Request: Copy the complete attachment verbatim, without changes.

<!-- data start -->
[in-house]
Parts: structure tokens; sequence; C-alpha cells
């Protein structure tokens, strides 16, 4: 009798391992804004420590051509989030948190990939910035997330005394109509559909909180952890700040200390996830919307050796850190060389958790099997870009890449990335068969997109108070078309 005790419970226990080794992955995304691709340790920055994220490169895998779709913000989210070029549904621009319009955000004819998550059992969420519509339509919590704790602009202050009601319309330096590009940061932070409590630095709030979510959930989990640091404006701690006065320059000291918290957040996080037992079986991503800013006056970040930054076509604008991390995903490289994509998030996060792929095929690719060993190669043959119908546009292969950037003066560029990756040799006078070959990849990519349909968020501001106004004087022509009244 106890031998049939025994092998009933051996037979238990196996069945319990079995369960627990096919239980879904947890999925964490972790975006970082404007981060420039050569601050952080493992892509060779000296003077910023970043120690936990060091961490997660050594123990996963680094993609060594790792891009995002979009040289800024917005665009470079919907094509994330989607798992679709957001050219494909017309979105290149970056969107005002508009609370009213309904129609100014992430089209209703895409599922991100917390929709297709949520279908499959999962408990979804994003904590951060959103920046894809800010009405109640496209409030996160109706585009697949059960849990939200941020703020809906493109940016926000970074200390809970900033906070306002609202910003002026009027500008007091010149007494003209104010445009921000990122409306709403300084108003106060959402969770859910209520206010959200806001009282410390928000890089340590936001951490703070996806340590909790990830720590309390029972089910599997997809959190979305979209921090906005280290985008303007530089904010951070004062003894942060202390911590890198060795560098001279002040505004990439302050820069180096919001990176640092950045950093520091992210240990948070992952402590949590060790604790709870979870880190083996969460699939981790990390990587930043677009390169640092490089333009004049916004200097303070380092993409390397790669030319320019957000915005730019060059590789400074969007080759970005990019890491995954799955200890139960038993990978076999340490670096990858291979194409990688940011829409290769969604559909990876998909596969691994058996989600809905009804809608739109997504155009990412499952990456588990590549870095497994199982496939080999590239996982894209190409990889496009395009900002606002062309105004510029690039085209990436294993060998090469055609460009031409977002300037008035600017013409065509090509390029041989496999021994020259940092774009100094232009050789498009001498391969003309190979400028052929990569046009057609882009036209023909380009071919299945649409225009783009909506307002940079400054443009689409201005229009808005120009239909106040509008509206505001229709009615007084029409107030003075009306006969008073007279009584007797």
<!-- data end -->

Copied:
[in-house]
Parts: structure tokens; sequence; C-alpha cells
């Protein structure tokens, strides 16, 4: 009798391992804004420590051509989030948190990939910035997330005394109509559909909180952890700040200390996830919307050796850190060389958790099997870009890449990335068969997109108070078309 005790419970226990080794992955995304691709340790920055994220490169895998779709913000989210070029549904621009319009955000004819998550059992969420519509339509919590704790602009202050009601319309330096590009940061932070409590630095709030979510959930989990640091404006701690006065320059000291918290957040996080037992079986991503800013006056970040930054076509604008991390995903490289994509998030996060792929095929690719060993190669043959119908546009292969950037003066560029990756040799006078070959990849990519349909968020501001106004004087022509009244 106890031998049939025994092998009933051996037979238990196996069945319990079995369960627990096919239980879904947890999925964490972790975006970082404007981060420039050569601050952080493992892509060779000296003077910023970043120690936990060091961490997660050594123990996963680094993609060594790792891009995002979009040289800024917005665009470079919907094509994330989607798992679709957001050219494909017309979105290149970056969107005002508009609370009213309904129609100014992430089209209703895409599922991100917390929709297709949520279908499959999962408990979804994003904590951060959103920046894809800010009405109640496209409030996160109706585009697949059960849990939200941020703020809906493109940016926000970074200390809970900033906070306002609202910003002026009027500008007091010149007494003209104010445009921000990122409306709403300084108003106060959402969770859910209520206010959200806001009282410390928000890089340590936001951490703070996806340590909790990830720590309390029972089910599997997809959190979305979209921090906005280290985008303007530089904010951070004062003894942060202390911590890198060795560098001279002040505004990439302050820069180096919001990176640092950045950093520091992210240990948070992952402590949590060790604790709870979870880190083996969460699939981790990390990587930043677009390169640092490089333009004049916004200097303070380092993409390397790669030319320019957000915005730019060059590789400074969007080759970005990019890491995954799955200890139960038993990978076999340490670096990858291979194409990688940011829409290769969604559909990876998909596969691994058996989600809905009804809608739109997504155009990412499952990456588990590549870095497994199982496939080999590239996982894209190409990889496009395009900002606002062309105004510029690039085209990436294993060998090469055609460009031409977002300037008035600017013409065509090509390029041989496999021994020259940092774009100094232009050789498009001498391969003309190979400028052929990569046009057609882009036209023909380009071919299945649409225009783009909506307002940079400054443009689409201005229009808005120009239909106040509008509206505001229709009615007084029409107030003075009306006969008073007279009584007797």